- Virginia man says online errors give him right to sue
- Internet companies seek legal shield under a dozen laws
Thomas Robins says the online profile he found under his name six years ago bore little resemblance to his real self.
The profile, according to Robins, inaccurately described him as being married and wealthy and as having a graduate degree and technical background. Robins, who was about 23 at the time, says he was listed as being in his 50s, undercutting his job search.
That dossier, compiled by the data broker Spokeo Inc., is now at the center of what may be the biggest business case of the U.S. Supreme Court’s nine-month term. In arguments Monday, the justices will consider whether Robins can sue Spokeo, even though a trial judge concluded he wasn’t harmed by the alleged inaccuracies.
The court’s ruling next year will go a long way toward determining when companies can be sued under more than a dozen federal statutes, including the credit-reporting law Robins is invoking. The case may affect laws governing copyrights, real-estate settlements, employee benefits, disabilities and housing discrimination.
Internet businesses -- including eBay Inc., Facebook Inc., and Google Inc. -- and media companies led by Time Inc. are lining up in support of Spokeo, saying they are trying to ward off abusive litigation. Consumer, privacy and anti-discrimination advocates counter that a win for Spokeo would cut off longstanding avenues for people to vindicate their rights and hold companies accountable.
"If the Supreme Court accepts Spokeo’s argument, it’ll have a pretty profound effect on the rights of many, many Americans," said Robins’s lawyer, Jay Edelson.
No Concrete Harm
At issue is a fundamental constitutional question: whether Congress can pass a law authorizing people to sue and win damages even if they haven’t suffered any concrete harm.
In Robins’s case, the law at issue is the U.S. Fair Credit Reporting Act, which requires credit-reporting agencies to adopt "reasonable procedures" to ensure against inaccuracies. The measure says victims are entitled to collect from $100 to $1,000 each.
Spokeo argues that the Constitution allows people to sue in federal court only if they suffered "real-world harm" beyond the mere violation of a statute.
"Any other rule would extend judicial authority beyond its proper sphere," the company’s Supreme Court lawyer, Andrew Pincus, argued in court papers.
Robins’s lawyers say the Constitution’s framers incorporated the English understanding that judges could consider claims of an invasion of a legal right.
"A centuries-long tradition supports courts hearing cases that allege violations of legal rights without any showing of consequential harm," Edelson and his colleagues argued.
Spokeo pointed the court to 17 federal statutes, plus others at the state level, that it says raise the same issue. Its high-tech allies say some of those laws have been used to extract costly settlements from companies, including a $20 million Facebook accord over the use of subscribers’ names and a $9 million Netflix Inc. agreement over the retention of information about former subscribers.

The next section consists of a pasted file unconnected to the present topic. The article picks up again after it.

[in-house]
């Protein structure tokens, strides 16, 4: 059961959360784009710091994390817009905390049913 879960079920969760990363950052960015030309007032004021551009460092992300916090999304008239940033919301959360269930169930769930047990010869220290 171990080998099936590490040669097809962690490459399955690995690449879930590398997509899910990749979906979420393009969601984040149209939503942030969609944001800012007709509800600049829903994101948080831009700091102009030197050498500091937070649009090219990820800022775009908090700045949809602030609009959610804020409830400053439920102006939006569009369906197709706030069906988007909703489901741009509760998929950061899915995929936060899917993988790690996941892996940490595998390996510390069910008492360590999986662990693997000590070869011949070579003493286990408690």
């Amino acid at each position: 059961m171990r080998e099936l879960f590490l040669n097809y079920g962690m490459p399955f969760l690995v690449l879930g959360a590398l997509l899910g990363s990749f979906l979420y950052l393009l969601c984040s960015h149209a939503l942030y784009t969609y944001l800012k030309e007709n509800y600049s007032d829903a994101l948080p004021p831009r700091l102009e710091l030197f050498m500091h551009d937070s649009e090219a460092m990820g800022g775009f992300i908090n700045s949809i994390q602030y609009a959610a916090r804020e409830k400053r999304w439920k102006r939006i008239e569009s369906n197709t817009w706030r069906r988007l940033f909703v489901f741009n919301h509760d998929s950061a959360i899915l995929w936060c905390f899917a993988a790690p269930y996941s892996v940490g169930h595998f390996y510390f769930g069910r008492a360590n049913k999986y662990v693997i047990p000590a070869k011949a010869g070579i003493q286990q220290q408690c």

Those lawsuits "seek millions or even billions of dollars in statutory damages based on allegations of technical or trivial statutory violations and/or novel, untested legal theories," the technology companies said in their court filing.
Civil rights advocates say businesses are seeking to insulate themselves from liability by changing longstanding rules about access to courts.
"The business community is trying to radically -- and this is no exaggeration -- radically reshape the law," said Michele Jawando, vice president at the Center for American Progress, a Washington-based research group founded by associates of former President Bill Clinton.
Robins’s lawyers are also trying to steer the Supreme Court away from the core issue by arguing that the Virginia man actually was harmed. Edelson says the inaccuracies undercut Robins’ job search. At the time, Spokeo was marketing itself to employers as a tool for checking up on applicants.
"When you are looking for a job, you don’t want an employer finding information that is inconsistent with the facts as you are portraying them," Edelson said.
Spokeo admits it made mistakes in its online profiles, which it compiled by scraping publicly available information from other sites. In 2010, co-founder Harrison Tang told the Akron Beacon-Journal that "there’s a lot of holes." Two years later, the company agreed to pay $800,000 to resolve Federal Trade Commission claims that it violated the Fair Credit Reporting Act.
Even so, the company says those errors didn’t cause Robins any harm. A federal trial judge agreed that Robins didn’t suffer any true injury and threw out the suit, which Robins had sought to pursue as a class action.
"He couldn’t point to any job that he couldn’t get as a result of the Spokeo profile," the company’s general counsel, Jason Matthes, said in an interview. "He couldn’t point to anything specific."
Spokeo, based in Pasadena, California, no longer offers the types of profiles Robins discovered. The company had $56 million in revenue last year, up 350 percent from three years earlier, Matthes said.